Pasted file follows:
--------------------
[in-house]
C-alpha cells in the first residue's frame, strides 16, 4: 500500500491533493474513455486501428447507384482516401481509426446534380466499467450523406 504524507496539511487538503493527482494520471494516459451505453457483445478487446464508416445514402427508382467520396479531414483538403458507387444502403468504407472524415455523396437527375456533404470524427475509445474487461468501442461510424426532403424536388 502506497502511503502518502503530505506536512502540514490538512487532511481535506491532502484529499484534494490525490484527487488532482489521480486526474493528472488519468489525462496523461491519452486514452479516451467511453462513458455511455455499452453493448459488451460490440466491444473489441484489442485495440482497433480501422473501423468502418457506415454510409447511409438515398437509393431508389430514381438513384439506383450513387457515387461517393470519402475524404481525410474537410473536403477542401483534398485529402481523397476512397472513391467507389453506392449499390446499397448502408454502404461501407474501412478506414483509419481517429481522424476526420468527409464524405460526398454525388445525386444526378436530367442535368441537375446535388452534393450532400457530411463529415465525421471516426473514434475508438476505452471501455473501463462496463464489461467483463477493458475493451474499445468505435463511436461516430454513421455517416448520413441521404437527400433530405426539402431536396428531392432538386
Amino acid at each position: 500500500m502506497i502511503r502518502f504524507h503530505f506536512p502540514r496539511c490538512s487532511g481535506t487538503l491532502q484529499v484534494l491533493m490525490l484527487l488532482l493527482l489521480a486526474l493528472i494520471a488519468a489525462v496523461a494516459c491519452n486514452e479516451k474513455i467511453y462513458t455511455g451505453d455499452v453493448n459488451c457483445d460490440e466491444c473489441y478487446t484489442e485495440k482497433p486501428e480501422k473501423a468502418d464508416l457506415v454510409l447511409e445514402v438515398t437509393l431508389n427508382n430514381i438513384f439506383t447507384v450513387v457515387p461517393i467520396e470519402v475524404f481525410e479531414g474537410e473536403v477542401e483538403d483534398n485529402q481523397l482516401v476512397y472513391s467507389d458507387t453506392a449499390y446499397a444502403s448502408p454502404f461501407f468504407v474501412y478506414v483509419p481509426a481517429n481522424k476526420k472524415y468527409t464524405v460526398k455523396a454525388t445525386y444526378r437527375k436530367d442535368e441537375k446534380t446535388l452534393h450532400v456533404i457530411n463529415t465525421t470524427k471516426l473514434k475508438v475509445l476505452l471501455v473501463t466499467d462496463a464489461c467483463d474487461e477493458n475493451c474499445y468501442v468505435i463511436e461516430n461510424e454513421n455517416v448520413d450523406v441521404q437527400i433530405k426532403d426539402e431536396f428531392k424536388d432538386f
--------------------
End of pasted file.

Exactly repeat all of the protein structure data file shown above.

[in-house]
C-alpha cells in the first residue's frame, strides 16, 4: 500500500491533493474513455486501428447507384482516401481509426446534380466499467450523406 504524507496539511487538503493527482494520471494516459451505453457483445478487446464508416445514402427508382467520396479531414483538403458507387444502403468504407472524415455523396437527375456533404470524427475509445474487461468501442461510424426532403424536388 502506497502511503502518502503530505506536512502540514490538512487532511481535506491532502484529499484534494490525490484527487488532482489521480486526474493528472488519468489525462496523461491519452486514452479516451467511453462513458455511455455499452453493448459488451460490440466491444473489441484489442485495440482497433480501422473501423468502418457506415454510409447511409438515398437509393431508389430514381438513384439506383450513387457515387461517393470519402475524404481525410474537410473536403477542401483534398485529402481523397476512397472513391467507389453506392449499390446499397448502408454502404461501407474501412478506414483509419481517429481522424476526420468527409464524405460526398454525388445525386444526378436530367442535368441537375446535388452534393450532400457530411463529415465525421471516426473514434475508438476505452471501455473501463462496463464489461467483463477493458475493451474499445468505435463511436461516430454513421455517416448520413441521404437527400433530405426539402431536396428531392432538386
Amino acid at each position: 500500500m502506497i502511503r502518502f504524507h503530505f506536512p502540514r496539511c490538512s487532511g481535506t487538503l491532502q484529499v484534494l491533493m490525490l484527487l488532482l493527482l489521480a486526474l493528472i494520471a488519468a489525462v496523461a494516459c491519452n486514452e479516451k474513455i467511453y462513458t455511455g451505453d455499452v453493448n459488451c457483445d460490440e466491444c473489441y478487446t484489442e485495440k482497433p486501428e480501422k473501423a468502418d464508416l457506415v454510409l447511409e445514402v438515398t437509393l431508389n427508382n430514381i438513384f439506383t447507384v450513387v457515387p461517393i467520396e470519402v475524404f481525410e479531414g474537410e473536403v477542401e483538403d483534398n485529402q481523397l482516401v476512397y472513391s467507389d458507387t453506392a449499390y446499397a444502403s448502408p454502404f461501407f468504407v474501412y478506414v483509419p481509426a481517429n481522424k476526420k472524415y468527409t464524405v460526398k455523396a454525388t445525386y444526378r437527375k436530367d442535368e441537375k446534380t446535388l452534393h450532400v456533404i457530411n463529415t465525421t470524427k471516426l473514434k475508438v475509445l476505452l471501455v473501463t466499467d462496463a464489461c467483463d474487461e477493458n475493451c474499445y468501442v468505435i463511436e461516430n461510424e454513421n455517416v448520413d450523406v441521404q437527400i433530405k426532403d426539402e431536396f428531392k424536388d432538386f